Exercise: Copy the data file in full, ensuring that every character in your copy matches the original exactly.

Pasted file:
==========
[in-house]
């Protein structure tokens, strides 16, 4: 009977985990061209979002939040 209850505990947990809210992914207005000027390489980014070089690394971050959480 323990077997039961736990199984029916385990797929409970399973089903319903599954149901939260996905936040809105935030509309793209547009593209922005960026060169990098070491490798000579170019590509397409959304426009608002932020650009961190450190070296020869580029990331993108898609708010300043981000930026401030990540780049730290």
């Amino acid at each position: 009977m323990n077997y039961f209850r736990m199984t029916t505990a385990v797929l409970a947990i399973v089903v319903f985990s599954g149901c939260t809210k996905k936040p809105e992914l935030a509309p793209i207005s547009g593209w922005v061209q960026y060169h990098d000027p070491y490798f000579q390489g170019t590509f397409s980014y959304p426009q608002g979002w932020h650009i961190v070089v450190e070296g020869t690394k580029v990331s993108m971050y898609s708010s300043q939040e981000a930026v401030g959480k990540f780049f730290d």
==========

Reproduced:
[in-house]
């Protein structure tokens, strides 16, 4: 009977985990061209979002939040 209850505990947990809210992914207005000027390489980014070089690394971050959480 323990077997039961736990199984029916385990797929409970399973089903319903599954149901939260996905936040809105935030509309793209547009593209922005960026060169990098070491490798000579170019590509397409959304426009608002932020650009961190450190070296020869580029990331993108898609708010300043981000930026401030990540780049730290």
């Amino acid at each position: 009977m323990n077997y039961f209850r736990m199984t029916t505990a385990v797929l409970a947990i399973v089903v319903f985990s599954g149901c939260t809210k996905k936040p809105e992914l935030a509309p793209i207005s547009g593209w922005v061209q960026y060169h990098d000027p070491y490798f000579q390489g170019t590509f397409s980014y959304p426009q608002g979002w932020h650009i961190v070089v450190e070296g020869t690394k580029v990331s993108m971050y898609s708010s300043q939040e981000a930026v401030g959480k990540f780049f730290d």